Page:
9 comments

  1. The Rev Kev

    The problem with sleep is that there is always some bean counter reckoning that it would be more “efficient” is people slept a little bit less. Of course if you are working three jobs, this will not be a problem. Don’t like the idea of Aetna – a private health insurance company – hooking up people in exchange for money to sleep better. Who gets to see that data and who owns it? Does it get monetized and how will it be used?

    In passing, after decades of trial and error, I have finally worked out how much sleep the average person needs and it turns out to be – ten minutes more.

    Reply
  2. Mark Gisleson

    Because of the irregularities in how I obtain cannabis, my choices are limited to whatever new strains growers are working on. Two most recently acquired strains are both very good at putting me to sleep.

    Cannabis cultivation aggressively seeks to create strains that consumers want. Nowadays munchies are under control, unless a strain is meant to enourage chemo patients to eat, you don’t get hungry from using cannabis (you may still find food to be fascinating but not as addictively so).

    Growers created strains that let you stay focused, as well as strains to shut your brain down. These evolutions in grow room product are in direct response to what people want to buy.

    Right now a lot of folks want better sleep. The strain names are somewhat fantabulous, great deal of variance in strains coming from different growers but if you see something labeled “Deep Space” or “White Terror,” it will help you sleep. [“White” strains are very high THC and relaxing at the same time, the color references the milky white THC build up on the buds; not a shout out to racists.]

    Reply
  3. Pym of Nantucket

    Probably an obvious question but not all peer reviewed research is necessarily good these days (or ever?): I’m curious of what methed was used to determine which of the observed covariates were causative. For me low income most definitely causes decreased sleep.

    Reply
    1. Albe Vado

      Instantly my first thought was is getting more/better sleep getting you a better job…or do people already better off get the luxury of better sleep?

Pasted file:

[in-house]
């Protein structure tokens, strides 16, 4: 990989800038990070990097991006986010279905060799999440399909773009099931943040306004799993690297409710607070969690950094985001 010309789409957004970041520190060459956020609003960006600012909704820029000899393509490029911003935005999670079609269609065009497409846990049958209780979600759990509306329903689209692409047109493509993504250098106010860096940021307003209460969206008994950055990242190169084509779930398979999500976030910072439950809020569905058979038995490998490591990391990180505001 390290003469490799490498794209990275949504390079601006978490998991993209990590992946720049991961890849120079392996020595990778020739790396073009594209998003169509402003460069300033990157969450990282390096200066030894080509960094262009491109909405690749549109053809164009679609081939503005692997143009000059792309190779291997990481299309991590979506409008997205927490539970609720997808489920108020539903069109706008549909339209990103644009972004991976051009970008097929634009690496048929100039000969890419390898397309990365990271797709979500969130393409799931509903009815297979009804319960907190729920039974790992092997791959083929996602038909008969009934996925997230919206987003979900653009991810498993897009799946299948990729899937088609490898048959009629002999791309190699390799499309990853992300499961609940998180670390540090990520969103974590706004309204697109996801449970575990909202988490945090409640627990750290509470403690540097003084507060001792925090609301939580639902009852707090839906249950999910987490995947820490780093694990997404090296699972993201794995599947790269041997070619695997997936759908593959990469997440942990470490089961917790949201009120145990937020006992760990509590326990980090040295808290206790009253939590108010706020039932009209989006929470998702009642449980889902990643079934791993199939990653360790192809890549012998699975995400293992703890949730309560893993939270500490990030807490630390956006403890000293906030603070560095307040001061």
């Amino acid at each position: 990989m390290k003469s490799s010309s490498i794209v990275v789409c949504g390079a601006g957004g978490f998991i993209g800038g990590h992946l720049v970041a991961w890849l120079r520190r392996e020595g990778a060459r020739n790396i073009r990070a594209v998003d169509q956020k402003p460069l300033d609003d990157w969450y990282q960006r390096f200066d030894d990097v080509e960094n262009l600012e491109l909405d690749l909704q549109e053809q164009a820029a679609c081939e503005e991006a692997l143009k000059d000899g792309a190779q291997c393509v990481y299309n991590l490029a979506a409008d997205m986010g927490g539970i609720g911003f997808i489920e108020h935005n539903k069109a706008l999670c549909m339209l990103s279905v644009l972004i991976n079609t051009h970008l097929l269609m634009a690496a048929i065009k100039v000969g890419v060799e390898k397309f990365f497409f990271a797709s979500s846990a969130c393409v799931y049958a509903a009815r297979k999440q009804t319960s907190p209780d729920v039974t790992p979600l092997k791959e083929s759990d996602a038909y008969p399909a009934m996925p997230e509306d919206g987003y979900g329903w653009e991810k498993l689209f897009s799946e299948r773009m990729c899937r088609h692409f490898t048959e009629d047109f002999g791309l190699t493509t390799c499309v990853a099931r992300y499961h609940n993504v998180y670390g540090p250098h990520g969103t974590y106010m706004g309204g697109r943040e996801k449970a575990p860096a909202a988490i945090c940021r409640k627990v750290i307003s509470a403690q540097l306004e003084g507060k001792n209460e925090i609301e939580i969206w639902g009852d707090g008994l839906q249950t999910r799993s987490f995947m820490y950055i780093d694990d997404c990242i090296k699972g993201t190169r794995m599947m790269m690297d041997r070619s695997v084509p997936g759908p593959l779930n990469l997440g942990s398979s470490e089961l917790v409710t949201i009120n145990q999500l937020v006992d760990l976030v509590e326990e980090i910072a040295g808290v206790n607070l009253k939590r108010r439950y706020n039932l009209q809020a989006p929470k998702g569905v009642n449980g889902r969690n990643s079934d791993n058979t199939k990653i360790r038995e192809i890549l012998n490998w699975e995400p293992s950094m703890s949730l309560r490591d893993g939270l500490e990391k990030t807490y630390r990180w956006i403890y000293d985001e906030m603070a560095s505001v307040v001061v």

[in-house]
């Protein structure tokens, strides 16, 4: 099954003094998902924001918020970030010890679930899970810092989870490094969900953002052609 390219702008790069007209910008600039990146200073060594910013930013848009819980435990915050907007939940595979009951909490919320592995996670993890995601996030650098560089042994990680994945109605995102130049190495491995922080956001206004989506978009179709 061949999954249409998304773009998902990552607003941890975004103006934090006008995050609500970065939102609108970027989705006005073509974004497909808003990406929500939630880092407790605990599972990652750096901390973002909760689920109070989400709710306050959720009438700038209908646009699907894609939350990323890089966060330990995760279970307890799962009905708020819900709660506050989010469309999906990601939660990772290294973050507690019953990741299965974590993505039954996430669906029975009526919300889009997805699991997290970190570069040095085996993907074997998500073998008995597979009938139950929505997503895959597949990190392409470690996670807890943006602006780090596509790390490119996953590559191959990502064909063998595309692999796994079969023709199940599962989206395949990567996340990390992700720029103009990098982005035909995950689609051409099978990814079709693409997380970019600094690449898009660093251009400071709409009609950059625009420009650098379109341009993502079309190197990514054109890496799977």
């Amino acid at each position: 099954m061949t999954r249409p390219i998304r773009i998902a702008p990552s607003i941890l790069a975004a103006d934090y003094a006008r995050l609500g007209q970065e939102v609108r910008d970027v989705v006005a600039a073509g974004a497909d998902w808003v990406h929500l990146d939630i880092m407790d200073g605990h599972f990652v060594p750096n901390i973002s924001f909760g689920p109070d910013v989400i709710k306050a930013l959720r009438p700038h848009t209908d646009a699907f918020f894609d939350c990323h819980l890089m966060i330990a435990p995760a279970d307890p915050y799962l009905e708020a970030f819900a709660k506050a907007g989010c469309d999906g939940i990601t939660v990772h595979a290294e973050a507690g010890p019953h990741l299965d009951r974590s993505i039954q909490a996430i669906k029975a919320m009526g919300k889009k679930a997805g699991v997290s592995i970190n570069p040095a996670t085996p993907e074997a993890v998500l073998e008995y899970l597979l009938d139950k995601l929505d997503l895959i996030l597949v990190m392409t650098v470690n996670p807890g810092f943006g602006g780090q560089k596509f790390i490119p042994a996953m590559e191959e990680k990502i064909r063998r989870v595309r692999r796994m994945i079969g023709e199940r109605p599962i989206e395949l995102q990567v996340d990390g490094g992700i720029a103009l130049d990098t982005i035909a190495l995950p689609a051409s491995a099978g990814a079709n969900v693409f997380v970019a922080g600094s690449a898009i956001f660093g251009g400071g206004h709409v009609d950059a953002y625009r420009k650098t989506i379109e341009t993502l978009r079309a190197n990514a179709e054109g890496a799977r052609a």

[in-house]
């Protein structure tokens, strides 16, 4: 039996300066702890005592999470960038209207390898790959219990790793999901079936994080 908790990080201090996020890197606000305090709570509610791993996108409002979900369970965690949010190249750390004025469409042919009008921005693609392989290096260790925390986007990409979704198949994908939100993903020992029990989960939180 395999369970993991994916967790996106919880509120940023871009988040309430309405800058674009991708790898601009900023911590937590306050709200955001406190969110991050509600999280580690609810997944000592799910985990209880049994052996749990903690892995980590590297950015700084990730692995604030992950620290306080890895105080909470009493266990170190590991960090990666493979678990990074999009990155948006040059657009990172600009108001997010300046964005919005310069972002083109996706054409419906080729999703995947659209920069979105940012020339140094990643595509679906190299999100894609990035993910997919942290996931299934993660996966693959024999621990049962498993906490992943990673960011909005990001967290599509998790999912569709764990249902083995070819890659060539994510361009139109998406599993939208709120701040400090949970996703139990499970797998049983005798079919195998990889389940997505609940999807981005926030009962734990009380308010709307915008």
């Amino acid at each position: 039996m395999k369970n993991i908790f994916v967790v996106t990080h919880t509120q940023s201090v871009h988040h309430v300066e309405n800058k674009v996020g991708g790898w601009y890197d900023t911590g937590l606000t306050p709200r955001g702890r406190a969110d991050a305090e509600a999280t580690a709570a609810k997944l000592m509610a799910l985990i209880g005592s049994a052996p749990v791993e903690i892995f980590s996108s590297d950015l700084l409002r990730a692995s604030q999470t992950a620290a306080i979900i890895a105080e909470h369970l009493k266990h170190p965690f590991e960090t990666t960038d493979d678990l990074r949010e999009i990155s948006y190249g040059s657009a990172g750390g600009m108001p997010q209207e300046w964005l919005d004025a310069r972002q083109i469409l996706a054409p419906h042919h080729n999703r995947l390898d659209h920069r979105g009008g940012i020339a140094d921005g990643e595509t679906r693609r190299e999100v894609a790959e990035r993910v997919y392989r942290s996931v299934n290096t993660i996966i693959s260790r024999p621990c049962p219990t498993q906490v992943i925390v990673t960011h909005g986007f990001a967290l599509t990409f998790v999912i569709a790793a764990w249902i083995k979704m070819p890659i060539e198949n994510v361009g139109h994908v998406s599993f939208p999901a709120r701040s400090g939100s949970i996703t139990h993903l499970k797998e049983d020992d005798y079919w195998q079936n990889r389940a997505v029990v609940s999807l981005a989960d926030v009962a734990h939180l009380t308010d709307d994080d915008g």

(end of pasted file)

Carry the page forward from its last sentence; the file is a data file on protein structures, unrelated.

Reply
  4. MaryLand

    Getting enough REM sleep seems to be key to overall health. With arthritis pain waking me several times a night I find taking advil near bedtime helps me sleep more deeply and gives me a more rested feeling in the morning. I worry about my grown kids whose stressful jobs plus intensive parenting duties allow them much less than 7 hours sleep a night.

    Reply
  5. ADB

    “some studies estimate that sleep duration is countercyclical: you sleep better when economic activity slows down, and sleep duration decreases when economic activity recovers…” Indeed, the American Time Use Survey seems to suggest that Americans slept more during the pandemic years 2020 and 2021. I know I did! Not sure if the paper talks about that…the excerpt does not.

    Reply
  6. Brian Wilder

    One of my favorite things to do is an early dinner of pizza, beer or uncaffeinated soda and naproxen. It is not something anyone should repeat more than once a week, but low-level inflammation interferes with sleep and an occasional long-effect analgesic can really help. Feeling fully rested is a revelation about the benefits of getting enough sleep!

    Reply
  7. SocalJimObjects

    I had been diagnosed with a mild case of sleep apnea and was on CPAP for a while but I just could not get used to wearing it while sleeping so I eventually ditched it off. Recently, on a friend’s recommendation, I am giving Chinese traditional medication + acupuncture a try, and so far I have been sleeping better, I am still waking up once or twice every night, but I wake up every day feeling refreshed.

    Reply
  8. John Wright

    A local veterinary clinic had a humorous message for drivers as they passed by.

    “Don’t give up on your dreams, go back to bed.”

    Reply